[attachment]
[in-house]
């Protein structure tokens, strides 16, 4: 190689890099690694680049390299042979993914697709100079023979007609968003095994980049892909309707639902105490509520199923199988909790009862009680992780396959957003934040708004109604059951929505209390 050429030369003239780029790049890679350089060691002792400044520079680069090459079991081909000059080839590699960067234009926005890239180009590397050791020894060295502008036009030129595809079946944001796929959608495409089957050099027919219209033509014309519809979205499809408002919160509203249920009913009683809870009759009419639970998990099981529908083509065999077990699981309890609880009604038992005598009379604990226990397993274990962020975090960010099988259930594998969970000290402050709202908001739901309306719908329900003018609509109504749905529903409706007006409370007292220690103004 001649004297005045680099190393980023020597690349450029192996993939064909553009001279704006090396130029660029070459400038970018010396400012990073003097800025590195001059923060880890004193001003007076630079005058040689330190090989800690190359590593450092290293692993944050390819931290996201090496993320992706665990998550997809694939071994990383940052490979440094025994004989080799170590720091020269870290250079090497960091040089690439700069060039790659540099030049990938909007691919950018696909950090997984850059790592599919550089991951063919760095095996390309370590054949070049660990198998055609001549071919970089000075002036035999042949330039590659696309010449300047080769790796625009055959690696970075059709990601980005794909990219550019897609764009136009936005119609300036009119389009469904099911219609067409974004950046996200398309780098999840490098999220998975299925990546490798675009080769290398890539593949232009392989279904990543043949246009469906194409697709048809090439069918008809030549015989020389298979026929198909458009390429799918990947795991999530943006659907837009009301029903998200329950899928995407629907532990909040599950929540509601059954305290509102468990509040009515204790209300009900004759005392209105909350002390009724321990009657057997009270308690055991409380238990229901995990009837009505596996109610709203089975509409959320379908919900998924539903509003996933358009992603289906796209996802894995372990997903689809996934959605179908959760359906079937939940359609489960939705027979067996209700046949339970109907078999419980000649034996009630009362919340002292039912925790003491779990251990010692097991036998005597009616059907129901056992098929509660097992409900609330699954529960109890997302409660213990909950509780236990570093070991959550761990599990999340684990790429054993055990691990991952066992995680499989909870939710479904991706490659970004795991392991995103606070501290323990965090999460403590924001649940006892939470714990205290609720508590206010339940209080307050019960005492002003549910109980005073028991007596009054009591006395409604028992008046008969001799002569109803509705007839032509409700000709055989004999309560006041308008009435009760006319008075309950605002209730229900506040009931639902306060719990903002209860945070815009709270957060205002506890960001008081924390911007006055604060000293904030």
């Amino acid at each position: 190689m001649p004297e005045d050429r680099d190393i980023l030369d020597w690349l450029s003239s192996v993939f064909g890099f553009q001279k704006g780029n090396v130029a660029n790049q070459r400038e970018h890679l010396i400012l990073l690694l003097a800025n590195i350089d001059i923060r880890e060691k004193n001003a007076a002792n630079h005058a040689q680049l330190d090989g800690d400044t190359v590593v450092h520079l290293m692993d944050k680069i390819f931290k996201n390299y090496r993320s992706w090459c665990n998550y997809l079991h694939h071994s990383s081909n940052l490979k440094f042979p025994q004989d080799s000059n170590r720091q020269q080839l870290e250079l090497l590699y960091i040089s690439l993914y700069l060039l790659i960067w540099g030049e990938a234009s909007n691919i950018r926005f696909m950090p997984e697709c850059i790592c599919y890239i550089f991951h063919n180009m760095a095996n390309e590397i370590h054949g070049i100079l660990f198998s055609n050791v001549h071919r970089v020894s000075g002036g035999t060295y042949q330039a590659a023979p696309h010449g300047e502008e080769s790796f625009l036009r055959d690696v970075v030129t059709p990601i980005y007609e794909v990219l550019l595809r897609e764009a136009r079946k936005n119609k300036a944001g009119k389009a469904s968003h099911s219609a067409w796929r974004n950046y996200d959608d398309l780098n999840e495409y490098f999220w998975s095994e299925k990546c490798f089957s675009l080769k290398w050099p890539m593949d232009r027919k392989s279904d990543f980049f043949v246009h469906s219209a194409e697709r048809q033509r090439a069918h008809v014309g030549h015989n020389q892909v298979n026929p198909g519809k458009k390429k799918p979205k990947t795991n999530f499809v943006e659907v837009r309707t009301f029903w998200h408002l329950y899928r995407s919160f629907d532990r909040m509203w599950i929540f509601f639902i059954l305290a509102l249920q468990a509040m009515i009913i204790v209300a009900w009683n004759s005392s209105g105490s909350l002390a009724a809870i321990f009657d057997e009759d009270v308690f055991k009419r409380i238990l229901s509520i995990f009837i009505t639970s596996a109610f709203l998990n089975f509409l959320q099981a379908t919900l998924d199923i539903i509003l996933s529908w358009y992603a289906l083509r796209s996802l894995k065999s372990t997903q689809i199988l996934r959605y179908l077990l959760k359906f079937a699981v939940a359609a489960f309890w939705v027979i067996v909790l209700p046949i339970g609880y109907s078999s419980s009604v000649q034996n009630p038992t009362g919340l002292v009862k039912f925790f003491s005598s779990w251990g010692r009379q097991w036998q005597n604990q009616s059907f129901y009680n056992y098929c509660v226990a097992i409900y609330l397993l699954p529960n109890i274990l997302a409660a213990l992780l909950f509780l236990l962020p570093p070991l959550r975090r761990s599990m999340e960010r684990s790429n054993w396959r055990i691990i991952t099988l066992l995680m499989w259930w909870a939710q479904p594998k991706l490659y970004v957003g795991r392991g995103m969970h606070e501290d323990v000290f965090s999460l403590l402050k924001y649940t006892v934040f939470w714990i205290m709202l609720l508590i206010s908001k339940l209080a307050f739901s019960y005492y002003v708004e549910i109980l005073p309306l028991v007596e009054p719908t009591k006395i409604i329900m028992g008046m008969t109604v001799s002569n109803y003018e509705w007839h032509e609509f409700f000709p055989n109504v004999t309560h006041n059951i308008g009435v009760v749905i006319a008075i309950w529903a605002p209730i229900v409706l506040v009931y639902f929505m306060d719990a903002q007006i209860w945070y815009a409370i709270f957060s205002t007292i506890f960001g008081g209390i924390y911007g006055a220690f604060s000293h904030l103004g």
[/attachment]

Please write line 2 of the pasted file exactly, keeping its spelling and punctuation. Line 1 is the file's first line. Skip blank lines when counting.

């Protein structure tokens, strides 16, 4: 190689890099690694680049390299042979993914697709100079023979007609968003095994980049892909309707639902105490509520199923199988909790009862009680992780396959957003934040708004109604059951929505209390 050429030369003239780029790049890679350089060691002792400044520079680069090459079991081909000059080839590699960067234009926005890239180009590397050791020894060295502008036009030129595809079946944001796929959608495409089957050099027919219209033509014309519809979205499809408002919160509203249920009913009683809870009759009419639970998990099981529908083509065999077990699981309890609880009604038992005598009379604990226990397993274990962020975090960010099988259930594998969970000290402050709202908001739901309306719908329900003018609509109504749905529903409706007006409370007292220690103004 001649004297005045680099190393980023020597690349450029192996993939064909553009001279704006090396130029660029070459400038970018010396400012990073003097800025590195001059923060880890004193001003007076630079005058040689330190090989800690190359590593450092290293692993944050390819931290996201090496993320992706665990998550997809694939071994990383940052490979440094025994004989080799170590720091020269870290250079090497960091040089690439700069060039790659540099030049990938909007691919950018696909950090997984850059790592599919550089991951063919760095095996390309370590054949070049660990198998055609001549071919970089000075002036035999042949330039590659696309010449300047080769790796625009055959690696970075059709990601980005794909990219550019897609764009136009936005119609300036009119389009469904099911219609067409974004950046996200398309780098999840490098999220998975299925990546490798675009080769290398890539593949232009392989279904990543043949246009469906194409697709048809090439069918008809030549015989020389298979026929198909458009390429799918990947795991999530943006659907837009009301029903998200329950899928995407629907532990909040599950929540509601059954305290509102468990509040009515204790209300009900004759005392209105909350002390009724321990009657057997009270308690055991409380238990229901995990009837009505596996109610709203089975509409959320379908919900998924539903509003996933358009992603289906796209996802894995372990997903689809996934959605179908959760359906079937939940359609489960939705027979067996209700046949339970109907078999419980000649034996009630009362919340002292039912925790003491779990251990010692097991036998005597009616059907129901056992098929509660097992409900609330699954529960109890997302409660213990909950509780236990570093070991959550761990599990999340684990790429054993055990691990991952066992995680499989909870939710479904991706490659970004795991392991995103606070501290323990965090999460403590924001649940006892939470714990205290609720508590206010339940209080307050019960005492002003549910109980005073028991007596009054009591006395409604028992008046008969001799002569109803509705007839032509409700000709055989004999309560006041308008009435009760006319008075309950605002209730229900506040009931639902306060719990903002209860945070815009709270957060205002506890960001008081924390911007006055604060000293904030």